Leos Janacek wrote in a letter, ‘I have begun writing The Cunning Little Vixen. A merry thing with a sad end: and I am taking up a place at that sad end myself’.
There is no doubt that in many ways the opera is a ‘merry thing’. It is by far his sunniest stage work and its inbuilt anthropomorphic joke of animals behaving like humans leads to many moments of pure comedy. On a first hearing, the ‘sad end’ might be taken to be the death of the Vixen. However, this incident in the opera’s second last scene, is treated with considerable musical restraint. Instead we must look elsewhere for the ‘sad end’. The clue lies in Janacek’s suggestive self-identification with the ending of his opera, and with the sadness of ageing and old age, for Janacek was approaching seventy when he completed the work. The opera is imbued with a sende of time passing and of the cyclical nature of life, which is movingly achieved in the opera’s final moments by a dream sequence, which returns to the location and animals of the opening scene. The ending, with a vision of the Vixen’s daughter, the spitting image of her mother, enables us to view the Vixen’s death as a contribution to a larger, infinitely continuing life-cycle.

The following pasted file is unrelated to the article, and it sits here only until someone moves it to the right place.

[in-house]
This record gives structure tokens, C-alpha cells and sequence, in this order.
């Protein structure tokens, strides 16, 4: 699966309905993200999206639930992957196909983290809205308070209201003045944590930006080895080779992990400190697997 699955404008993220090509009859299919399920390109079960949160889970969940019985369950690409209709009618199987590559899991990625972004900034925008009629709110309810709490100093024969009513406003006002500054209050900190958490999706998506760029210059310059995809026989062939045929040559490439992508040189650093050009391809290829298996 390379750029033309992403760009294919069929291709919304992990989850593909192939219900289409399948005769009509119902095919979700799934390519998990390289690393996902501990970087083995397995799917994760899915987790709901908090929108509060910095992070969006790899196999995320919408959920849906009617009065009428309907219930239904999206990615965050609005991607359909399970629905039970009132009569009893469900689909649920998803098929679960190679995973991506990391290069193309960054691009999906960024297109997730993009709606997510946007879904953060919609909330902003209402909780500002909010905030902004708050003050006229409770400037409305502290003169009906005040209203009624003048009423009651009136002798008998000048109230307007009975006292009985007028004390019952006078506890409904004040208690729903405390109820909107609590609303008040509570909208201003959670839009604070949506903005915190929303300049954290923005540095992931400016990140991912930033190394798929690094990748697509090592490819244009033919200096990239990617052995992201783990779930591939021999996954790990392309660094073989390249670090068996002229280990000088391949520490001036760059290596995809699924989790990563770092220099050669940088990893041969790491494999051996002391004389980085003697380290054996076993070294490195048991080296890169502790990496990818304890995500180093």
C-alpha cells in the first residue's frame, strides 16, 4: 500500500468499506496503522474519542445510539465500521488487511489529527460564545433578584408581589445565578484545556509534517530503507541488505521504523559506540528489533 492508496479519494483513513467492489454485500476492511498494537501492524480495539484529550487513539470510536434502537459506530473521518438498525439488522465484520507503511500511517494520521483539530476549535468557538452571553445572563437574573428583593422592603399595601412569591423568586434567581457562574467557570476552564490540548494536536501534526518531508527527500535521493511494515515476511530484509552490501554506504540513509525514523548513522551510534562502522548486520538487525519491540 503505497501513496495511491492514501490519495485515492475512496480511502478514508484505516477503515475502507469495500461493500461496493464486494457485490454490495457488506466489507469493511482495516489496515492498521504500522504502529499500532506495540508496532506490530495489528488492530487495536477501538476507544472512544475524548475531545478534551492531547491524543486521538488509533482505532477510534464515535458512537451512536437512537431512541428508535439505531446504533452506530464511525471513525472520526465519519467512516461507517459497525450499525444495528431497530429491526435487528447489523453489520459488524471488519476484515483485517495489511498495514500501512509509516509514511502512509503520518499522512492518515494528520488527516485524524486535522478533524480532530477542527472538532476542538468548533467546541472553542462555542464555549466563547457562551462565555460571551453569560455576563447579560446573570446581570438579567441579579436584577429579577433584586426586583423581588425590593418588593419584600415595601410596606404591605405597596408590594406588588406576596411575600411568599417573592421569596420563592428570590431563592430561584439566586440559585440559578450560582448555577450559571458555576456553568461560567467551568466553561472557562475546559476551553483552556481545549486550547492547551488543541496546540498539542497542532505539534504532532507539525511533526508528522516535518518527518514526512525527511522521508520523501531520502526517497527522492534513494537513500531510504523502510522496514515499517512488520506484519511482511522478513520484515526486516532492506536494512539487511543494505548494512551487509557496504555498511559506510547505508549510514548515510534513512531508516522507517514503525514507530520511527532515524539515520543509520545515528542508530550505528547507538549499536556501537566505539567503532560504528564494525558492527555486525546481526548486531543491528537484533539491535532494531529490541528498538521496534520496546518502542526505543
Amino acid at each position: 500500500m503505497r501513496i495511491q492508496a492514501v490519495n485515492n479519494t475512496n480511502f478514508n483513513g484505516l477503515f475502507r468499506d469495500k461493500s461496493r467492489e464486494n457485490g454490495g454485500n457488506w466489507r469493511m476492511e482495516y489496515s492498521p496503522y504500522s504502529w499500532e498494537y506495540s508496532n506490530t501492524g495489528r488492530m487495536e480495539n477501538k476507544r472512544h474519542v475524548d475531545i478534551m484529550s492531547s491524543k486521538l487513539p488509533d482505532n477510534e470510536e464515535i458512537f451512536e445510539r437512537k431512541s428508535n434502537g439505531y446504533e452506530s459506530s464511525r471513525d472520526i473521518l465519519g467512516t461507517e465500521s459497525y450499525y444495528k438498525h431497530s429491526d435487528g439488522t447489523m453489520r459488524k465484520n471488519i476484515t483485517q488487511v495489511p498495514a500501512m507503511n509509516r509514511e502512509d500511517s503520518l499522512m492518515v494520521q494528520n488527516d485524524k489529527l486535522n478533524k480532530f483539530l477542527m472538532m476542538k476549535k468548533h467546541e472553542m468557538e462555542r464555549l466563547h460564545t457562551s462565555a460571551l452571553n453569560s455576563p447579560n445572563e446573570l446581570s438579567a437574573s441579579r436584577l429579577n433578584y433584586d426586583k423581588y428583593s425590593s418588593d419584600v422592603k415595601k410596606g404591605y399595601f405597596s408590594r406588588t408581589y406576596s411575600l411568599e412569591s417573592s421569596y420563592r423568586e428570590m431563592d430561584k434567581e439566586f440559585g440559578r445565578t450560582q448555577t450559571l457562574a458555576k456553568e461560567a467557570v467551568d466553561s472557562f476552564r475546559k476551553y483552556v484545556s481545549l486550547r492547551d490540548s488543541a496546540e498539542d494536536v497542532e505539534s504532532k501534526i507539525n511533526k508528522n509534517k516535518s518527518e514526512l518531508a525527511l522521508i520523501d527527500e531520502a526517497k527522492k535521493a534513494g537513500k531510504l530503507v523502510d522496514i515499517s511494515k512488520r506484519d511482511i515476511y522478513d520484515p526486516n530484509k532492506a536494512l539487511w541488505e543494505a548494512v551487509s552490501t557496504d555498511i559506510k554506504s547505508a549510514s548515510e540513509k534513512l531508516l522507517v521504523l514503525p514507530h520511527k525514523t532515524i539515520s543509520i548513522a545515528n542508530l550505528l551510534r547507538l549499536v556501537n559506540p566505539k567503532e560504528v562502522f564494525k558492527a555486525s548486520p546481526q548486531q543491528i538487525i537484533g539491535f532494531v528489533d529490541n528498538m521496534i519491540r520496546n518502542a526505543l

In many ways regarded as Janacek’s most accessible opera, The Cunning Little Vixen is not a complacent work. The dramatic modes with which the composer experiments – the unique blend of dance and song, the strange mixing of animal and human worlds, the cinematic succession of tiny scenes – were advanced for their time and the opera had to wait many decades to win over audiences and critics.